- That's Good Support!
- Cancer research
- Career spotlights
- Customer stories
- Gene editing
- Research news
- Single-cell analysis
- Stem cell research
- Tips and troubleshooting
- About our blog
Successful CRISPR knockout experiments—here's what to consider before starting (Part I)
With CRISPR in your toolbox (almost) anything's possible. However, a successful knockout experiment involves careful design and planning to achieve the highest on-target activity while also minimizing off-target effects. Important factors to consider before getting started include gathering information about your target gene and cell type/organism, sgRNA design and optimization, mode of delivery of the CRISPR/Cas9 machinery, and methods for verifying knockout efficiencies and characterizing edited cell populations.
We have a lot of ground to cover, so we have split this post into a two-part blog series. In this first part, we will discuss ideas about how to set up your knockout experiment and the information you need to gather before starting. In the next part, we will discuss the CRISPR-Cas9 delivery options to consider and characterization of the edited cell lines (Figure 1). Follow these simple steps and knockout like a pro!
Acquiring knowledge about your cell line and target gene
The first step when designing a knockout experiment is to gather information about your target gene and cell line. Factors such as cell ploidy, alternative transcript splicing, and phenotypes associated with the knockout of a given target gene can all contribute to the overall complexity of an experiment.
- Cell ploidy: how many copies of the gene will you need to knock out? When targeting a gene with a high copy number, you may need to select a delivery option that provides a high enough level of Cas9 expression to achieve a complete knockout (i.e., all copies disrupted).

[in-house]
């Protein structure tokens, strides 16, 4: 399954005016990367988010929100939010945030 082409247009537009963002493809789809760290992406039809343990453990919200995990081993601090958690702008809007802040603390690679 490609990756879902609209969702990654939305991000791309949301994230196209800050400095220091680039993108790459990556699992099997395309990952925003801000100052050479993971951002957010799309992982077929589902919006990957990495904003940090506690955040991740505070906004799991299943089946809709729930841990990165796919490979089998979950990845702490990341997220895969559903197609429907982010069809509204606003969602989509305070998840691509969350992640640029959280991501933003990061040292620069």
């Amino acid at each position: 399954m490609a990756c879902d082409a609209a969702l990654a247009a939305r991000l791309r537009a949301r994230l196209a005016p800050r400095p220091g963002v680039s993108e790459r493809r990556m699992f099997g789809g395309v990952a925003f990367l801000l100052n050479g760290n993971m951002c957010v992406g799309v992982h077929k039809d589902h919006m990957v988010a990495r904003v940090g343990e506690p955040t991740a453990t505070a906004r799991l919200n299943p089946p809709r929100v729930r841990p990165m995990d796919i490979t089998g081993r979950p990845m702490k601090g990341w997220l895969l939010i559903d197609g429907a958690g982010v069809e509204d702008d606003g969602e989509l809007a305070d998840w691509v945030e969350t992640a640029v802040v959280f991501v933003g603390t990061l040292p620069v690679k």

- Sequence and transcripts of your target gene: Ensembl is an online database that will allow you to know the precise sequence (introns and exons) and the transcripts of your gene, which will help you select target sites more effectively (Figure 2).
- Possible phenotypes linked to the knockout: research the literature for previous work related to the function of the target gene to gain insights regarding possible knockout phenotypes, such as lethality, hyperproliferation, etc.
Design and optimization of single guide RNAs (sgRNAs)
Once you have identified a suitable target region, design 2–3 sgRNAs with the least predicted off-target effects. Many online tools, such as Chopchop and a few others, will help you predict the off-target activity of your candidate sgRNAs. You could also watch a short video that we created to help you understand how to design sgRNAs.
Considerations for sgRNA design:
- Splice variants: if your target gene encodes splice variants, you need to design sgRNAs that target exons common to all isoforms to achieve a complete knockout. If not, some isoforms would still be expressed in the target cells, providing partial gene function. Another strategy you could follow would be to target relevant functional domains (Shi et al. 2015). See Figure 2 above for an example of how the number of introns and the splice variants of your gene could affect the result of your knockout experiment.
- Using predesigned sgRNAs like the ones in the human CRISPR knockout pooled library (Brunello): these guides have been designed using optimized metrics which combine improved on-target activity predictions with a lower off-target score, by machine learning (GPP Web Portal; Doench et al. 2016).